1. The anti-inflammatory effects of E-α-(p-methoxyphenyl)-2',3,4,4'-tetramethoxychalcone are mediated via HO-1 induction.

    PubMed

    Kaufmann, Kai B; Gothwal, Monika; Schallner, Nils; Ulbrich, Felix; Rücker, Hannelore; Amslinger, Sabine; Goebel, Ulrich

    2016-06-01

    Inflammation plays a central role in the pathophysiology of many diseases. The inducible enzyme heme oxygenase-1 (HO-1) protects cells against inflammation and can be induced by electrophilic compounds like the chalcones (1,3-diphenylprop-2-enones) from the class of α,β-unsaturated carbonyl compounds. We hypothesized that the synthetic chalcone E-α-(p-methoxyphenyl)-2',3,4,4'-tetramethoxychalcone (E-α-p-OMe-C6H4-TMC) exerts anti-inflammatory effects in RAW264.7, Jurkat lymphocytes and HK-2 cells via HO-1 induction. RAW264.7 cells were treated with lipopolysaccharide prior to E-α-p-OMe-C6H4-TMC treatment. Subsequently, HO-1 protein induction and activity were analyzed, as well as expression of pro- and anti-inflammatory mediators, transcription factors and mitogen-activated protein kinases to evaluate the possible molecular mechanism. These results were confirmed in human cell lines (Jurkat T-lymphocytes and HK-2 epithelial cells). We found that the E-α-p-OMe-C6H4-TMC exerts significant anti-inflammatory effects in a dose dependent manner, showing no toxic effects in LPS-treated RAW264.7 macrophages. E-α-p-OMe-C6H4-TMC induced HO-1 and SOD-1 protein expression and HO-1 enzyme activity, reduced the upregulation of COX-2 and iNOS, while inducing the translocation of Nrf2. NF-κB activity was attenuated following E-α-p-OMe-C6H4-TMC treatment accompanied by the downregulation of proinflammatory cytokines IL-1β, IL-6 and MCP-1. Pretreatment with E-α-p-OMe-C6H4-TMC revealed significant changes in phosphorylation of ERK and p38, but not JNK. These anti-inflammatory effects of E-α-p-OMe-C6H4-TMC were approved in Jurkat and HK-2 cells, furthermore revealing a downregulation of IL-8 and IL-10. In conclusion, it is tempting to speculate about E-α-p-OMe-C6H4-TMC as a new and non-toxic agent, inducing HO-1 in cells. This opens up new opportunities regarding the development of therapeutic agents using beneficial effects of HO-1 and its products. Copyright © 2016

  2. Esters of some non-steroidal anti-inflammatory drugs with cinnamyl alcohol are potent lipoxygenase inhibitors with enhanced anti-inflammatory activity.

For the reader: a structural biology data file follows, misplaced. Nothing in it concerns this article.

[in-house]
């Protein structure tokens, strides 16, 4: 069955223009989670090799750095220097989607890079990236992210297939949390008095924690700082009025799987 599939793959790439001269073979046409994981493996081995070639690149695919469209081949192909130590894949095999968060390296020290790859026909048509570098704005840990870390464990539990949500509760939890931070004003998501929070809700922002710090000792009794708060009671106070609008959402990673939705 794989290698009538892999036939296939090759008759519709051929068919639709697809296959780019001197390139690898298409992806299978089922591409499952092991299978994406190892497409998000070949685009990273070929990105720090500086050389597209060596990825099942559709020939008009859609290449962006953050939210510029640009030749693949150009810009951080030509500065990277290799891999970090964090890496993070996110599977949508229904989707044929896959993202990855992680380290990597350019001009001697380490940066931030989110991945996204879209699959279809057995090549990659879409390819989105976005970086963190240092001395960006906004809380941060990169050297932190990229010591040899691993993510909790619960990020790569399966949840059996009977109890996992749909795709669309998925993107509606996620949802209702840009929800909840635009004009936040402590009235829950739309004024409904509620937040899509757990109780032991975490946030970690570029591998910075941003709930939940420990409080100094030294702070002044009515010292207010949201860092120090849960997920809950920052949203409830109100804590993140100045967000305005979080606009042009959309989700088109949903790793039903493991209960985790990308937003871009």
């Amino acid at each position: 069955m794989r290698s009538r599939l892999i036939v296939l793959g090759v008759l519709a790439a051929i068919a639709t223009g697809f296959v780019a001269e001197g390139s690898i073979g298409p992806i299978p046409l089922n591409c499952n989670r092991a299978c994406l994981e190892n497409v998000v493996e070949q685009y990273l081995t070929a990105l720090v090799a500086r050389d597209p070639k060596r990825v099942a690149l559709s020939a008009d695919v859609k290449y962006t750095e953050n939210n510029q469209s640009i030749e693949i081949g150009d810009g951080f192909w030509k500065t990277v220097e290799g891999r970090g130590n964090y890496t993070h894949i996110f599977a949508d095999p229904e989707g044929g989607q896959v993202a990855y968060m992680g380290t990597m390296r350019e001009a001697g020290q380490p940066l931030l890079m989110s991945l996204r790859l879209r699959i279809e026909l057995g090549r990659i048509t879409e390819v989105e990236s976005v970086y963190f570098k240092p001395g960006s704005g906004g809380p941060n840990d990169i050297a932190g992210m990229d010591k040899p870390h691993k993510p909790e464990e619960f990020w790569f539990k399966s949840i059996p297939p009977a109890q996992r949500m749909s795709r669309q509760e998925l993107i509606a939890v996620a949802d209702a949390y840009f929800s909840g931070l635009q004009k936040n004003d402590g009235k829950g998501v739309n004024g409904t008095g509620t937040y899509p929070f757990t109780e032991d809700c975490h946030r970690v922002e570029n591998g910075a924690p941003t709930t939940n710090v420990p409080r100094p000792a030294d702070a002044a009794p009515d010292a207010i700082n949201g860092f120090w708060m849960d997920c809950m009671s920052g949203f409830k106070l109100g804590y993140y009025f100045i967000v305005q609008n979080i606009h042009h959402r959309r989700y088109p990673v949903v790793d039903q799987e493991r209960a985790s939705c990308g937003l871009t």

PubMed

    Theodosis-Nobelos, Panagiotis; Kourti, Malamati; Tziona, Paraskevi; Kourounakis, Panos N; Rekka, Eleni A

    2015-11-15

    Novel esters of non steroidal anti-inflammatory drugs, α-lipoic acid and indol-3-acetic acid with cinnamyl alcohol were synthesised by a straightforward method and at high yields (60-98%). They reduced acute inflammation more than the parent acids and are potent inhibitors of soybean lipoxygenase. Selected structures decreased plasma lipidemic indices in Triton-induced hyperlipidemia to rats. Therefore, the synthesised compounds may add to the current knowledge about agents acting against various inflammatory disorders.

  3. Anti-inflammatory, analgesic, and antipyretic activities of virgin coconut oil.

    PubMed

    Intahphuak, S; Khonsung, P; Panthong, A

    2010-02-01

    This study investigated some pharmacological properties of virgin coconut oil (VCO), the natural pure oil from coconut [Cocos nucifera Linn (Palmae)] milk, which was prepared without using chemical or high-heat treatment. The anti-inflammatory, analgesic, and antipyretic effects of VCO were assessed. In acute inflammatory models, VCO showed moderate anti-inflammatory effects on ethyl phenylpropiolate-induced ear edema in rats, and carrageenin- and arachidonic acid-induced paw edema. VCO exhibited an inhibitory effect on chronic inflammation by reducing the transudative weight, granuloma formation, and serum alkaline phosphatase activity. VCO also showed a moderate analgesic effect on the acetic acid-induced writhing response as well as an antipyretic effect in yeast-induced hyperthermia. The results obtained suggest anti-inflammatory, analgesic, and antipyretic properties of VCO.

  4. Intravital Microscopic Methods to Evaluate Anti-inflammatory Effects and Signaling Mechanisms Evoked by Hydrogen Sulfide

    PubMed Central

    Zuidema, Mozow Y.; Korthuis, Ronald J.

    2016-01-01

    Hydrogen sulfide (H2S) is an endogenous gaseous signaling molecule with potent anti-inflammatory properties. Exogenous application of H2S donors, administered either acutely during an inflammatory response or as an antecedent preconditioning intervention that invokes the activation of anti-inflammatory cell survival programs, effectively limits leukocyte rolling, adhesion and emigration, generation of reactive oxygen species, chemokine and cell adhesion molecule expression, endothelial barrier disruption,capillary perfusion deficits, and parenchymal cell dysfunction and injury. This chapter focuses on intravital microscopic methods that can be used to assess the anti-inflammatory effects exerted by H2S, as well as to explore the cellular signaling mechanisms by which this gaseous molecule limits the aforementioned inflammatory responses. Recent advances include use of intravital multiphoton microscopy and optical biosensor technology to explore signaling mechanisms in vivo. PMID:25747477